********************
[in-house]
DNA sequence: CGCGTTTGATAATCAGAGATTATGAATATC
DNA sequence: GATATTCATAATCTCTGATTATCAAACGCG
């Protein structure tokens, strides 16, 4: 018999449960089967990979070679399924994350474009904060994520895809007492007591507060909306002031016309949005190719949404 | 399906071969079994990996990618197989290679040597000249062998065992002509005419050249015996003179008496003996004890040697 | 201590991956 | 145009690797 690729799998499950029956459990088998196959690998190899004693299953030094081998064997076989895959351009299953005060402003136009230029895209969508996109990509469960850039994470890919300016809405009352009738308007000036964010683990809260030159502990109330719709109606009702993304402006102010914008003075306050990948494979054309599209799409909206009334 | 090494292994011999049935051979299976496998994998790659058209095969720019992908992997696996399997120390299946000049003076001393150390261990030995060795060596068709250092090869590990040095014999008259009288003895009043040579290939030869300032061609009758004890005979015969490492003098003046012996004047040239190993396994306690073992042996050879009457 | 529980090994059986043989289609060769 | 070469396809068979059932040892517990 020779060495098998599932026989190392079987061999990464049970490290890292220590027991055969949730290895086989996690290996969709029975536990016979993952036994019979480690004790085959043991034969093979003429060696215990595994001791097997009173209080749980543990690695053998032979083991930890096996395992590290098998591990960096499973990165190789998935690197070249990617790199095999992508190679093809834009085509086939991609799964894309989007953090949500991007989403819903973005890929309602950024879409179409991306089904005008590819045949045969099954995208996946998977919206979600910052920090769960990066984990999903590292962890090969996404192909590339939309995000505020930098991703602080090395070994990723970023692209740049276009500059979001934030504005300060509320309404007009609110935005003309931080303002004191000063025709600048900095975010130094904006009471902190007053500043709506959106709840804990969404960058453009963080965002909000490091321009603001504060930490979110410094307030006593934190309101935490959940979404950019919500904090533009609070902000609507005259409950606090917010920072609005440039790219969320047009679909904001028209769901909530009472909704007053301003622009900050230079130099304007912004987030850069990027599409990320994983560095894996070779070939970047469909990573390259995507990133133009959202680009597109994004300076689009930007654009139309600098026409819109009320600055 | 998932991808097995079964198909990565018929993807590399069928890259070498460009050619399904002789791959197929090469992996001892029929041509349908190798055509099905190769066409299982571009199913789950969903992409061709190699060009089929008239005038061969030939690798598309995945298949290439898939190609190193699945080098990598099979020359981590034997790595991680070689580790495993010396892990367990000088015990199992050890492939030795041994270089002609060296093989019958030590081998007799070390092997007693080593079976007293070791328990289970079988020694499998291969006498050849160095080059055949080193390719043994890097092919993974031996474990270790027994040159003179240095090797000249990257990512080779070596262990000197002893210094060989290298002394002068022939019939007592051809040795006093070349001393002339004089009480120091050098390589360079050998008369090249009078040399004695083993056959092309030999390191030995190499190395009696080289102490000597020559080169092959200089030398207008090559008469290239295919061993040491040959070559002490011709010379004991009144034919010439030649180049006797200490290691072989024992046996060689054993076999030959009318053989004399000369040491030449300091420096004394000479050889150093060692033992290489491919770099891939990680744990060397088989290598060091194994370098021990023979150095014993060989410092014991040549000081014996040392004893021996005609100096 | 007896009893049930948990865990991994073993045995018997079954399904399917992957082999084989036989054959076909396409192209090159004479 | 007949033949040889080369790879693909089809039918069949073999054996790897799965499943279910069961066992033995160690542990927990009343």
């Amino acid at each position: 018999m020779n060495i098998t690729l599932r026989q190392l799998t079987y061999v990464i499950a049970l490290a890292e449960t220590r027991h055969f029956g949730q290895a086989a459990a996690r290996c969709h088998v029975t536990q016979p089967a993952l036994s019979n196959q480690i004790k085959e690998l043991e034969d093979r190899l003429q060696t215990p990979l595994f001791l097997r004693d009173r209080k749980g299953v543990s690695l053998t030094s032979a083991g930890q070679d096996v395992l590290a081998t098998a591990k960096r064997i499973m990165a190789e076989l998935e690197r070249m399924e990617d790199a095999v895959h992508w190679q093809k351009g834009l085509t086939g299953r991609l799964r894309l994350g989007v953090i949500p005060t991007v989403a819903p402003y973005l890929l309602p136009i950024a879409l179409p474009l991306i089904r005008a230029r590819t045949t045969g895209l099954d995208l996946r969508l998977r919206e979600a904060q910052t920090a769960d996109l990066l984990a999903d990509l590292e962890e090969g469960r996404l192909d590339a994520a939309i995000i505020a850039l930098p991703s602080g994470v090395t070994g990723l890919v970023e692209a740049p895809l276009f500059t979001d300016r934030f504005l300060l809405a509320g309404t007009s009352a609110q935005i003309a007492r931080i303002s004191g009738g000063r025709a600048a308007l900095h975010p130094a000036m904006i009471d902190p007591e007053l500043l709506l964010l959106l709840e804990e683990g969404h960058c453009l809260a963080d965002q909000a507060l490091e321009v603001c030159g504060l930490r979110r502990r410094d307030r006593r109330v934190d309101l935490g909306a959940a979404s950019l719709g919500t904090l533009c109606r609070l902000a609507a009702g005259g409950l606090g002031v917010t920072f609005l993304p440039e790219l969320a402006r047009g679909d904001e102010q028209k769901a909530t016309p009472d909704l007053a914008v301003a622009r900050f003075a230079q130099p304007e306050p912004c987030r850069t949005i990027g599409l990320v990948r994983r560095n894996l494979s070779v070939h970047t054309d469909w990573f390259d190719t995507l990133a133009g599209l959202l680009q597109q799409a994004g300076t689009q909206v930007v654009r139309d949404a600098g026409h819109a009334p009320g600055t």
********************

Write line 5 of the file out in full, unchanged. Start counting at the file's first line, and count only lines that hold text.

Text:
């Amino acid at each position: 018999m020779n060495i098998t690729l599932r026989q190392l799998t079987y061999v990464i499950a049970l490290a890292e449960t220590r027991h055969f029956g949730q290895a086989a459990a996690r290996c969709h088998v029975t536990q016979p089967a993952l036994s019979n196959q480690i004790k085959e690998l043991e034969d093979r190899l003429q060696t215990p990979l595994f001791l097997r004693d009173r209080k749980g299953v543990s690695l053998t030094s032979a083991g930890q070679d096996v395992l590290a081998t098998a591990k960096r064997i499973m990165a190789e076989l998935e690197r070249m399924e990617d790199a095999v895959h992508w190679q093809k351009g834009l085509t086939g299953r991609l799964r894309l994350g989007v953090i949500p005060t991007v989403a819903p402003y973005l890929l309602p136009i950024a879409l179409p474009l991306i089904r005008a230029r590819t045949t045969g895209l099954d995208l996946r969508l998977r919206e979600a904060q910052t920090a769960d996109l990066l984990a999903d990509l590292e962890e090969g469960r996404l192909d590339a994520a939309i995000i505020a850039l930098p991703s602080g994470v090395t070994g990723l890919v970023e692209a740049p895809l276009f500059t979001d300016r934030f504005l300060l809405a509320g309404t007009s009352a609110q935005i003309a007492r931080i303002s004191g009738g000063r025709a600048a308007l900095h975010p130094a000036m904006i009471d902190p007591e007053l500043l709506l964010l959106l709840e804990e683990g969404h960058c453009l809260a963080d965002q909000a507060l490091e321009v603001c030159g504060l930490r979110r502990r410094d307030r006593r109330v934190d309101l935490g909306a959940a979404s950019l719709g919500t904090l533009c109606r609070l902000a609507a009702g005259g409950l606090g002031v917010t920072f609005l993304p440039e790219l969320a402006r047009g679909d904001e102010q028209k769901a909530t016309p009472d909704l007053a914008v301003a622009r900050f003075a230079q130099p304007e306050p912004c987030r850069t949005i990027g599409l990320v990948r994983r560095n894996l494979s070779v070939h970047t054309d469909w990573f390259d190719t995507l990133a133009g599209l959202l680009q597109q799409a994004g300076t689009q909206v930007v654009r139309d949404a600098g026409h819109a009334p009320g600055t």